The U.S. Census Bureau has revealed it will be embarking on a “test” this week with a specific purpose. Some 480,000 households across the nation will receive a questionnaire “testing the operational effects of including a citizenship question on the 2020 census.”
The federal agency did not specify the nature of “operational effects.” Census Bureau personnel alone are privy to the authentic rigors of counting 330 million people. Meanwhile, the citizenship question is a complex political and cultural situation.
Should the 2020 census ask “Are you a U.S. citizen?”
Democratic critics maintain that the inquiry would discourage immigrants from voting; several companies, including Levi Strauss, Uber and Univision, have filed an amicus brief in support of that idea. Republicans insist citizenship status would contribute to a more accurate count and realistic picture of the nation. President Trump took a clear stand on the issue, noting in a tweet, “The American people deserve to know who is in this country.”
Three federal courts already have blocked the Commerce Department — which oversees the census — from adding the question. The Supreme Court is in the middle of figuring out the answer. Yes or no?
But what about voters?
“Six in 10 registered voters, 60%, said that the Census Bureau should ask the citizenship question even if it results in fewer responses. Another 21% said the question should not be included, while 19% were unsure,” said a Hill-HarrisX survey of 1,002 registered U.S. voters conducted last month.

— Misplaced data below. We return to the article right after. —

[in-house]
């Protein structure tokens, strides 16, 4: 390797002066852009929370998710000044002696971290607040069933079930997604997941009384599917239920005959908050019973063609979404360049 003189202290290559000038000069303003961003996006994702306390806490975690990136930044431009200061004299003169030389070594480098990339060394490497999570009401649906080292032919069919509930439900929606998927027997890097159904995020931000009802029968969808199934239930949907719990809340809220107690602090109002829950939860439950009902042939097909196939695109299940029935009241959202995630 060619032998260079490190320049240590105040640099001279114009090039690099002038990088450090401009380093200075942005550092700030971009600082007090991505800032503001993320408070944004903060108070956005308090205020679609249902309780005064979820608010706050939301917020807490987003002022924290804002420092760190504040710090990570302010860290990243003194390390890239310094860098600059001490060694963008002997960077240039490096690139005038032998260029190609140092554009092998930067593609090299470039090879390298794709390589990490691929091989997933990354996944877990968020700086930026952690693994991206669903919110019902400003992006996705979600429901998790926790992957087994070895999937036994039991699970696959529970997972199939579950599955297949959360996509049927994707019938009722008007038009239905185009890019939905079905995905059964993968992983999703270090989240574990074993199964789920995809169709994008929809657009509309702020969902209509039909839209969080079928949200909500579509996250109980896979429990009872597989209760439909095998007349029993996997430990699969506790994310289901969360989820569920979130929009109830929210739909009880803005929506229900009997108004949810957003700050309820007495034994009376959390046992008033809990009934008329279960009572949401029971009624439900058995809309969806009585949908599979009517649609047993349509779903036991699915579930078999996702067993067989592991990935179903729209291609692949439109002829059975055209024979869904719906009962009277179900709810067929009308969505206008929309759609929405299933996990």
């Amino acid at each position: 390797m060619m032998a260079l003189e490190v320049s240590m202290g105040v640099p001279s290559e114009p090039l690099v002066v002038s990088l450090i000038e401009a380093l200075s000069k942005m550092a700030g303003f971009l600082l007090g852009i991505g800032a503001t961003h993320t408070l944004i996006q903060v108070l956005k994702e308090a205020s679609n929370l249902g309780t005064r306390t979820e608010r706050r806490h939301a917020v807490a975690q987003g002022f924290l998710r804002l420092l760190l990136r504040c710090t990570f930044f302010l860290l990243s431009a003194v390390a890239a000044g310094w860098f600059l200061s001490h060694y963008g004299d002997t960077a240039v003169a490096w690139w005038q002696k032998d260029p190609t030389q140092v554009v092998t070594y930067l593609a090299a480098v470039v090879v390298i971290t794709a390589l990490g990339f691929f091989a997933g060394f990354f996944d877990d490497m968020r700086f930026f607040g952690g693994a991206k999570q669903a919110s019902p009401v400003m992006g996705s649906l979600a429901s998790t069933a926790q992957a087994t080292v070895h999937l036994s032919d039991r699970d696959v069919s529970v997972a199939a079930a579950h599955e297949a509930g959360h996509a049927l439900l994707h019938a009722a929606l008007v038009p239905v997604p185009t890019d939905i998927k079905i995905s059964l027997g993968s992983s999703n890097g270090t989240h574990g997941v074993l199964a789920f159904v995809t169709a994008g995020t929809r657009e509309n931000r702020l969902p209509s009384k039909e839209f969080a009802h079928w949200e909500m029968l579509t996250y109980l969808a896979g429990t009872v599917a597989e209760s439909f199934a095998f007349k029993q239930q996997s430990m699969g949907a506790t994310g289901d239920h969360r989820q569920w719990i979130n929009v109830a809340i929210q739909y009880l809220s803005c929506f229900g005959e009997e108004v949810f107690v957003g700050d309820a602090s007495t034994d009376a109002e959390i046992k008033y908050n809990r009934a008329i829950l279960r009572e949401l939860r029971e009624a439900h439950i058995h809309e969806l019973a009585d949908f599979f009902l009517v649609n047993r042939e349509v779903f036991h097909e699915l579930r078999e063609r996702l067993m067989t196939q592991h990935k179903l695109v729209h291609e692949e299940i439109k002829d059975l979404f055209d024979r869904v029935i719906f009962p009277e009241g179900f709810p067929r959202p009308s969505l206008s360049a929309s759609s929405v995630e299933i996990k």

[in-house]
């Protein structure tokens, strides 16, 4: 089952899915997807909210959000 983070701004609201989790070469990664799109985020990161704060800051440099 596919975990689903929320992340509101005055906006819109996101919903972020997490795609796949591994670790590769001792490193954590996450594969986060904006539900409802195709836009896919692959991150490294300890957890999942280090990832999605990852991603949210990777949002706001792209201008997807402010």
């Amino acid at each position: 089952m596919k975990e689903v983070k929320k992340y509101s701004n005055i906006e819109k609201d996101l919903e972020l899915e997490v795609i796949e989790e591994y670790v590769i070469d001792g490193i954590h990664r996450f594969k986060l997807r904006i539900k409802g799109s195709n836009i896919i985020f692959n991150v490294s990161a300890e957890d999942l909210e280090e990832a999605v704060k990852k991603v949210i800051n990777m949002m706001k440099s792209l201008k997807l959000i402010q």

There’s drama too. PBS says the Supreme Court’s upcoming decision on the citizenship question is likely front-page news — potentially a landmark decision with “major implications for our representative democracy.” Two challenges to partisan gerrymandering also fall into that category, PBS said.
The Census Bureau, meanwhile, says the test findings from the nationwide test “will assist in determining updates to 2020 census operations, such as how many census takers are needed to follow up with nonresponding households and how to better communicate with households about the 2020 census.”
THE MODERATORS GET READY
Incredibly, the first Democratic presidential debate is only two weeks away. The host networks have now made a decision on who will moderate the prime-time showcases for an unprecedented number of Democratic candidates.
Representing NBC News, MSNBC and Telemundo, the following will wrangle the hopefuls during their two big nights on a stage in Miami: Lester Holt, Savannah Guthrie, Chuck Todd, Rachel Maddow, and Jose Diaz-Balart. Aside from Ms. Guthrie, the rest of the group also played a role in the 2016 Democratic debates in 2016. Mr. Holt, incidentally, will do the heavy lifting here — on camera for two hours at each debate. His co-moderators each get an hour of time.
‘ROCK SOLID’ SUPPORT FROM EVANGELICALS
Public opinion surveys are a complicated political entities, particularly when it comes to President Trump. A new Quinnipiac poll, for example, now claims that six Democratic presidential hopefuls would best Mr. Trump in a theoretical match-up. It is interesting to note that out of the 1,214 voters who were surveyed, 503 were Democrats.